Bassil Says Syria 'Biggest Gap' in Arab Summit, Regrets 'Absence of Any State'إقرأ هذا الخبر بالعربية
Caretaker Foreign Minister Jebran Bassil has described Syria's absence as the “biggest gap” in the Arab Economic and Social Development Summit that kicked off in Beirut on Friday.
“We must embrace Syria instead of throwing it into the hands of terrorism, without awaiting a permission from anyone for its return” to the Arab League, said Bassil at the summit's opening session at Beirut's Phoenicia Hotel.
“Syria is the biggest gap in our conference today and we feel the heaviness of its absence,” he added.
And thanking “every state that has attended, at any level, despite the bad circumstances surrounding our region and country,” Bassil lamented “the absence of any state” and regretted that “we, as Arabs, do not know how to preserve each other.”
“We rather excel in alienating each other and weakening ourselves through losing each other,” the FM decried.
“I thank you all because you are here and because you still believe in Lebanon and the Arab League despite the failure that is hitting us,” Bassil went on to say.
At the opening of the session, the minister had asked his Arab counterparts to “observe a moment of silence in tribute to the souls of the martyr Rafik Hariri and all presidents, PMs and citizens in Lebanon and the victims of terrorism in the Arab world.”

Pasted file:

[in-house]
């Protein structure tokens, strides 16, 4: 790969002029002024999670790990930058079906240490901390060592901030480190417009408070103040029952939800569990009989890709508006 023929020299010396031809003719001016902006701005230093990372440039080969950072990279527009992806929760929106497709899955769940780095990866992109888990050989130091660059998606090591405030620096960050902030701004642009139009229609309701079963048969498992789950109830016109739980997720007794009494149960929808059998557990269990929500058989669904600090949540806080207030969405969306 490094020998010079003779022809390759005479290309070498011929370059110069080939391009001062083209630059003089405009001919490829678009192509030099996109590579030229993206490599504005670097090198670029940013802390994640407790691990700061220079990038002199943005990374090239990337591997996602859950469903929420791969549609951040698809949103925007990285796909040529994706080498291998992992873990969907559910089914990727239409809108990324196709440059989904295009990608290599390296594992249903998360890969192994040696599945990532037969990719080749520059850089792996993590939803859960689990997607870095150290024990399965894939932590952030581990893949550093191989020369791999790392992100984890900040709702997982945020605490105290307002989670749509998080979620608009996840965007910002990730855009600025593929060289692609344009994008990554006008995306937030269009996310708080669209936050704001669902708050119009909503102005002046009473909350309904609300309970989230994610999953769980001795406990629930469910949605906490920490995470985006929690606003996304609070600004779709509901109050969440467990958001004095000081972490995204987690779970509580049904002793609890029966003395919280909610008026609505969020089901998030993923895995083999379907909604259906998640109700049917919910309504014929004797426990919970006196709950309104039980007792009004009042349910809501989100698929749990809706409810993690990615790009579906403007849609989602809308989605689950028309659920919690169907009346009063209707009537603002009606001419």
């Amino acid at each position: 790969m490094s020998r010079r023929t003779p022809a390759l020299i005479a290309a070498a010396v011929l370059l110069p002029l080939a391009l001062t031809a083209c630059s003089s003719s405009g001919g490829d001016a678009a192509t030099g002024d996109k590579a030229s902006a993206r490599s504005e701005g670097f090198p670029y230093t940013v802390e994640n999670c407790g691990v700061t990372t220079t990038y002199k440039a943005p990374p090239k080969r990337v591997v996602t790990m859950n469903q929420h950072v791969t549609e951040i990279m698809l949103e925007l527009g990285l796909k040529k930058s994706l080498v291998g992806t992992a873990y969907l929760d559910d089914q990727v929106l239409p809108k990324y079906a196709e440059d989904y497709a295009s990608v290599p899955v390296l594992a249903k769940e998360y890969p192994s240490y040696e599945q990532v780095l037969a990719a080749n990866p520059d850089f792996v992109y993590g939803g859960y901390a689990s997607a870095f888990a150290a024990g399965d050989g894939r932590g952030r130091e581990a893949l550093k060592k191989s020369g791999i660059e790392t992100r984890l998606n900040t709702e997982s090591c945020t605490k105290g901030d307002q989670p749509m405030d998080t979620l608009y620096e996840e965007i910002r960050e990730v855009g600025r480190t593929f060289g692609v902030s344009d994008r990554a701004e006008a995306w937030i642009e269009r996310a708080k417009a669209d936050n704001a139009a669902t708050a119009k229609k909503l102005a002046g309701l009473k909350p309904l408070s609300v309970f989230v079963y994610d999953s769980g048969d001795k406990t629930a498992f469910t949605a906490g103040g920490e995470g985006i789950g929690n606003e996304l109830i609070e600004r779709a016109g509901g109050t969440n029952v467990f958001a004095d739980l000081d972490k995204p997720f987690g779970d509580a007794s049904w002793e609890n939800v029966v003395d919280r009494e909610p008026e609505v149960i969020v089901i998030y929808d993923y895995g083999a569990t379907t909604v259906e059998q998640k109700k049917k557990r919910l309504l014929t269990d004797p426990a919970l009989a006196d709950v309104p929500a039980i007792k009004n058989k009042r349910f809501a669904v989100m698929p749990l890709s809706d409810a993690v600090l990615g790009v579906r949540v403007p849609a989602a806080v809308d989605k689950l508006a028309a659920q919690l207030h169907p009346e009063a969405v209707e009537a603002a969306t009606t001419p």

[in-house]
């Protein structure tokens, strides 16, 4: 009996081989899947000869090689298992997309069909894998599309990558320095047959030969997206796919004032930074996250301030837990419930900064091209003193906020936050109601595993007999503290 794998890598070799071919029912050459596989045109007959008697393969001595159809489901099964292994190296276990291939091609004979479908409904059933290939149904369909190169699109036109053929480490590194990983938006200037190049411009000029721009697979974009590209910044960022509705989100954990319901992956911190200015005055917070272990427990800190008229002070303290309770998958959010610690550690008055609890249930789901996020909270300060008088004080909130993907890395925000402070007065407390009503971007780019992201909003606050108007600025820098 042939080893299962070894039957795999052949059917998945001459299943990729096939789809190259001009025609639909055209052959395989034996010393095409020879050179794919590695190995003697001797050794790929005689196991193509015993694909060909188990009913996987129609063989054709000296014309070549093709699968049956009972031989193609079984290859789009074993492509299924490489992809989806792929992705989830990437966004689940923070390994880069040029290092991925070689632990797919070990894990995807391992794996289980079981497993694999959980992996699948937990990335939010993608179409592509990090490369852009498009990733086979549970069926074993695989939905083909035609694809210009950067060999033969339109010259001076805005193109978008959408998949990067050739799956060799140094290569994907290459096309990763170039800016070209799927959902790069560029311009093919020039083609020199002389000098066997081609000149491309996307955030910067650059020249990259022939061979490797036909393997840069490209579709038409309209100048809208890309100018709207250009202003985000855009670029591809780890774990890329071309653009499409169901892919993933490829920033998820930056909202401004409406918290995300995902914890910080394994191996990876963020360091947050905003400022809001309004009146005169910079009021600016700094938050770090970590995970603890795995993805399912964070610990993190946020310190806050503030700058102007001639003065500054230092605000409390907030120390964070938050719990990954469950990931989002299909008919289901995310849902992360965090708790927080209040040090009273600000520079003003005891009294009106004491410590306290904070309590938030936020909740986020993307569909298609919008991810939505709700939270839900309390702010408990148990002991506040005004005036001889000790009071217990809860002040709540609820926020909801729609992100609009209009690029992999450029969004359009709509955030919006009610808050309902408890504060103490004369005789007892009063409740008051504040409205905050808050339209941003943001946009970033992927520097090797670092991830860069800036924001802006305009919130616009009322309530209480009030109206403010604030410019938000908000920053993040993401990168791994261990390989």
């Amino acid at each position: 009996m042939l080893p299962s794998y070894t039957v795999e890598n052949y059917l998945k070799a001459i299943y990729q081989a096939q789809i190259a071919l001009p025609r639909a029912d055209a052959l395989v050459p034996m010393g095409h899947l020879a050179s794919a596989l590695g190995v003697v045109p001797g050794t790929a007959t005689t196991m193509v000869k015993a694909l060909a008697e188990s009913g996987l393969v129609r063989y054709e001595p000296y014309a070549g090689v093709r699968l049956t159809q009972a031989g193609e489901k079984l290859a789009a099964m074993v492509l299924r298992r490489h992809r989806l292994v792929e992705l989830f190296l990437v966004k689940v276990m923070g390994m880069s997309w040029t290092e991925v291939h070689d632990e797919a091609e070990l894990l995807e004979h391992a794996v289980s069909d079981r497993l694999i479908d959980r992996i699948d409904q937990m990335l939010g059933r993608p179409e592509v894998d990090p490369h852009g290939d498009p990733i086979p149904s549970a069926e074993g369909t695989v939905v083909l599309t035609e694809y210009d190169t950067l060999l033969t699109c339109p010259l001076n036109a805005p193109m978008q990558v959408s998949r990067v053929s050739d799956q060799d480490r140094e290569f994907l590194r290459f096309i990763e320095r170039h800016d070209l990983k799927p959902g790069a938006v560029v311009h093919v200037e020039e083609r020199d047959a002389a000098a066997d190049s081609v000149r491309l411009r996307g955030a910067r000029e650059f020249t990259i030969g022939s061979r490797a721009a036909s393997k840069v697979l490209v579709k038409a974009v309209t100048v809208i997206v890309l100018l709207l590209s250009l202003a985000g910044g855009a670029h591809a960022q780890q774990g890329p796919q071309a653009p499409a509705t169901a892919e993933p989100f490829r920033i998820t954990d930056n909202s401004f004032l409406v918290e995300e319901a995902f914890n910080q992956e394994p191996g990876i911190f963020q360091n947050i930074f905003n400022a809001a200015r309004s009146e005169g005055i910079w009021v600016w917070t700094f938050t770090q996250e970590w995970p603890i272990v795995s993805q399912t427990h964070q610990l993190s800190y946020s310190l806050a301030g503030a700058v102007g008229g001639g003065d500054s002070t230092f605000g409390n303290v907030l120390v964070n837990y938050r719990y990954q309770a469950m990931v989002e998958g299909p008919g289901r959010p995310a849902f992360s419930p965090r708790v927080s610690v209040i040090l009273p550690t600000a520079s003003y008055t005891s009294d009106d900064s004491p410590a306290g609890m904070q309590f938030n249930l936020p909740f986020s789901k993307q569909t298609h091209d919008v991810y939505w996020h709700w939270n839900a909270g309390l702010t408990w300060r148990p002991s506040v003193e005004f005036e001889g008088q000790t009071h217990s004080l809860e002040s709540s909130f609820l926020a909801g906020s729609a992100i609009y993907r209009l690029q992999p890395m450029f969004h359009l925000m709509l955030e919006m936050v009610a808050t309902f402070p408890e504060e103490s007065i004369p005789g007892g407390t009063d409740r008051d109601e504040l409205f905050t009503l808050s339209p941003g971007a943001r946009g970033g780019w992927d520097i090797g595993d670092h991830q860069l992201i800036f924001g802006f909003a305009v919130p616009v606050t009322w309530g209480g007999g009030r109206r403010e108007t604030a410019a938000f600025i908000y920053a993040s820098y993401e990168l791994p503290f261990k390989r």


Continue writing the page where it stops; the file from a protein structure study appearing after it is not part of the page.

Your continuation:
Marred by weak representation amid the absence of the majority of Arab heads of states, the summit has also been surrounded by controversy at the domestic Lebanese level in connection with the participation of Libya and Syria.
Syria is not attending the summit seeing as its membership of the Arab League is still suspended.
Libya has meanwhile decided to boycott it in protest at an “insult” addressed to its flag which was removed from a pole near the summit's venue and eventually burned at the hands of supporters of Speaker Nabih Berri's AMAL Movement. Threats were also addressed to the Libyan delegation and a number of Libyan businessmen were reportedly barred from entering Lebanon via Beirut's airport.
Berri and AMAL have protested against the invitation of Libya in connection with the 1978 disappearance of AMAL founder Imam Moussa al-Sadr, a revered Shiite cleric. The former regime of slain Libyan leader Moammar al-Gadhafi is accused of kidnapping him. Berri and AMAL have argued that the new Libyan authorities have not exerted enough efforts to unveil his fate.